When Ozohu Adoh was suffering from a dry and uneven skin tone, she searched endlessly for a product that would assuage her skin. Her search was fruitless, as were her multiple misdiagnoses, so Adoh decided to take matters into her own hands. She created the first-ever luxury skincare brand for women of color: Epara.
Epara founder Ozohu Adoh. Image courtesy of Epara.
The lack of products designed for women of color, let alone by women of color, is nothing new to the skincare industry. In 1982, Alice Walker coined the term “colorism” to define “the prejudicial or preferential treatment of same-race people based solely on their color.” That is to say, colorism is the preference for a person with a lighter skin tone than one with darker skin. In the words of Lupita Nyongo’o, colorism is the “daughter of racism.”
One of the most apparent archetypes of colorism in our society can be found in the skincare industry. It works passively in the absence of products for people of color, and actively in the promotion of skin-lightening products containing hazardous chemicals like mercury and hydroquinone. This promotes the notion that white skin, or at-least ‘white-er’ skin, is more beautiful than dark skin. This notion directly contributes to racist perceptions surrounding beauty, value, and worth. Needless to say, brands like Epara are brands we root for.
Epara is composed of luxury products designed by a woman of color, for women of color. With all-natural, non-toxic ingredients gathered directly from African communities, the skincare line is filled with sustainable intentions to nourish and protect black skin in more ways than one.
Epara Hydrating Serum. Image courtesy of Epara.
When Adoh decided to create her own product, she turned to her African ancestry for inspiration:
“I honed into African botanicals as a woman of African descent. I recalled what our forebears always said about these plants, oils, and butters.”
Adoh investigated the scientific underpinnings of the African ingredients such as Neroli oil from Egypt, Shea Butter from Ghana, and Frankincense oil from the Boswellia Carterii tree found in North-East Africa. These euphonious raw ingredients fuse with Adoh’s passion to remedy skin concerns specific to women of color, such as hyperpigmentation and drying.
The name “Epara” arises from Adoh’s vision to create a brand that “evokes the feeling or experience of being wrapped in luxury.” In the Nigerian dialect of Ebira, Epara means “to cocoon” oneself; an invitation to wrap oneself in the honest ingredients of Adoh’s products.
The Epara skincare line is not only to the brim with organic and lush products, but also created with conscious intention. The Intense Hydrating Mask is a creamy blend of natural oils and licorice root extract to combat hyperpigmentation and deeply nourish the skin. Accompanied by the refreshing Facial Moisturizer’s botanical brighteners, dry skin doesn’t stand a chance.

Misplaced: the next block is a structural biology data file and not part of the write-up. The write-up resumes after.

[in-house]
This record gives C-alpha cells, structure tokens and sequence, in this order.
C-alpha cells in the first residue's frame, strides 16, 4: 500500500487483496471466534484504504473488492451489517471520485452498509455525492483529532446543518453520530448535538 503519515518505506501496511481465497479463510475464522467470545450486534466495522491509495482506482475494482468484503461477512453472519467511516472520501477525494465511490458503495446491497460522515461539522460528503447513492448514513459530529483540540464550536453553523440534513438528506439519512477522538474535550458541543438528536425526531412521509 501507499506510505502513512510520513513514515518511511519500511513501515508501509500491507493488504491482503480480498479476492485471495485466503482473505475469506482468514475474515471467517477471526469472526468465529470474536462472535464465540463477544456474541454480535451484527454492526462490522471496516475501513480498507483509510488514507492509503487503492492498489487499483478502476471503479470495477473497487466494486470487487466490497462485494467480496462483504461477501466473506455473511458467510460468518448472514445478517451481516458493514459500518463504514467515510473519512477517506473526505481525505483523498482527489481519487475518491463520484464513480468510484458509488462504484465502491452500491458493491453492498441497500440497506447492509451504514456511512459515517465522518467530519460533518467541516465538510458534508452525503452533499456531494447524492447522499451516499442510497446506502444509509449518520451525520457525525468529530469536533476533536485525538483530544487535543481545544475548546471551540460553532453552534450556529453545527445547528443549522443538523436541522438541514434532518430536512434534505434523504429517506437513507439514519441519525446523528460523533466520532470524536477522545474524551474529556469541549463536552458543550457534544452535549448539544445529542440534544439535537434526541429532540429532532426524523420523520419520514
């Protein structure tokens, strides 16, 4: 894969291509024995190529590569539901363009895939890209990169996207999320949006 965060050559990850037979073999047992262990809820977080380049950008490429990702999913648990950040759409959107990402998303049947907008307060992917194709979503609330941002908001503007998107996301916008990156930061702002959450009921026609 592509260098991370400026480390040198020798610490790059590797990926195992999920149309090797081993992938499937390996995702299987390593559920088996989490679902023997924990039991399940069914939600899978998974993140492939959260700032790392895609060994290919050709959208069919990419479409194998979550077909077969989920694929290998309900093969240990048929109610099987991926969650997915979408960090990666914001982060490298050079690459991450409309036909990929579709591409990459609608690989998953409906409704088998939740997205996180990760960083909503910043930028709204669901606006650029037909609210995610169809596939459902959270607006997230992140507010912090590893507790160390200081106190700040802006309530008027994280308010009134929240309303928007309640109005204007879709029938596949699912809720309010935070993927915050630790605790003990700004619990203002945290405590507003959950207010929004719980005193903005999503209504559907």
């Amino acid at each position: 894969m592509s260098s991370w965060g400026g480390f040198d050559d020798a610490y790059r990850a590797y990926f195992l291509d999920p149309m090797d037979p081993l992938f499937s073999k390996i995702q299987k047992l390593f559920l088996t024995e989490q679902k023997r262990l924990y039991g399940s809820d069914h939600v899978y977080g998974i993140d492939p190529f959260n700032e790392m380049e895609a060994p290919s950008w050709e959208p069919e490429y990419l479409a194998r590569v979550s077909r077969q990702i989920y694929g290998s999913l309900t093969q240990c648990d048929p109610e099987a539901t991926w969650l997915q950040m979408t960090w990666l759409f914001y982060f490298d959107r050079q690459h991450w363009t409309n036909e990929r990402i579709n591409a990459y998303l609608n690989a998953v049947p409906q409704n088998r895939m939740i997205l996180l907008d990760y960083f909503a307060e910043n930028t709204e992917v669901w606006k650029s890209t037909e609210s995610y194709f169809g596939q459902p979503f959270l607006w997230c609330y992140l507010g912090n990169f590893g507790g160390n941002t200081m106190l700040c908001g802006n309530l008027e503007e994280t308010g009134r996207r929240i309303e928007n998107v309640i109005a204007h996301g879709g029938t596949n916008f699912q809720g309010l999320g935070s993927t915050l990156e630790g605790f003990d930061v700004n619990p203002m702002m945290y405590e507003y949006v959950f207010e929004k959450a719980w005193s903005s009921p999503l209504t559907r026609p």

Epara Intense Hydrating Mask. Image courtesy of Epara.
All of the raw ingredients are sourced ethically, and this mindful purchasing directly benefits the communities that they are harvested from. Sourcing her ingredients honorably and “in a sustainable manner” has always been a priority for Adoh:
“As a consumer of luxury beauty, I chose to present to the market something I would be proud to use myself. We work with sources who purchase directly from co-ops and farmers. Since most of our ingredients are from Africa, the key makers are usually women and this forms a source of sustainable income for their needs.”
Her relationship to these communities continues to strengthen as Epara grows. For the past few years she has used vetted suppliers, but is now beginning to work directly with manufacturers in Nigeria for some new products to be released later this year.
Building the brand has certainly been no simple feat. Adoh was shocked by “how serious brands never quite considered the potential buying power of women of color.” When she did launch her brand it was considered “very interesting”, as opposed to essential, and she still struggles to attract venture capital investors. Nevertheless, Adoh persists: “This certainly has not stopped me from forging ahead.”
Epara luxury skincare range. Image courtesy of Epara.
Adoh is right, the market is there. African-Americans spent an average of $465 million on skincare in 2017; and according to a Nielsen report, “they buy more hand lotion, body lotion and all-purpose skin creams than the general population: 54 percent to 40 percent, respectively.”
Regardless, women of color are not largely considered in research, product development, or advertising of skincare products while eurocentric figures continue to dominate the scene.
The absence of research is apparent in the lack of product development, or at least safe products, for women of color. Makeup brands like Tarte and It have faced social reckoning for their lack of foundation swatches for women of color, and about one in twelve products marketed towards women of color are highly hazardous. Although the percentage of models of color on the runway are up to 32.5%, many models of color have spoken out about having to bring their own makeup and hair supplies; as well as artists having no idea how to work with black skin or hair.
If we have the means to shop ethically, we need to invest in brands like Epara. Brands that act with awareness, do the research, and exemplify authentic representation. Not only do these investments support ethically sourced products, local communities, and human rights; but also elevate and encourage creators like Adoh who showcase the possibilities of mindful consumerism. Essentially: give a damn and give consciously.
Check out Epara’s full range on their website.
Written by Kate Liverman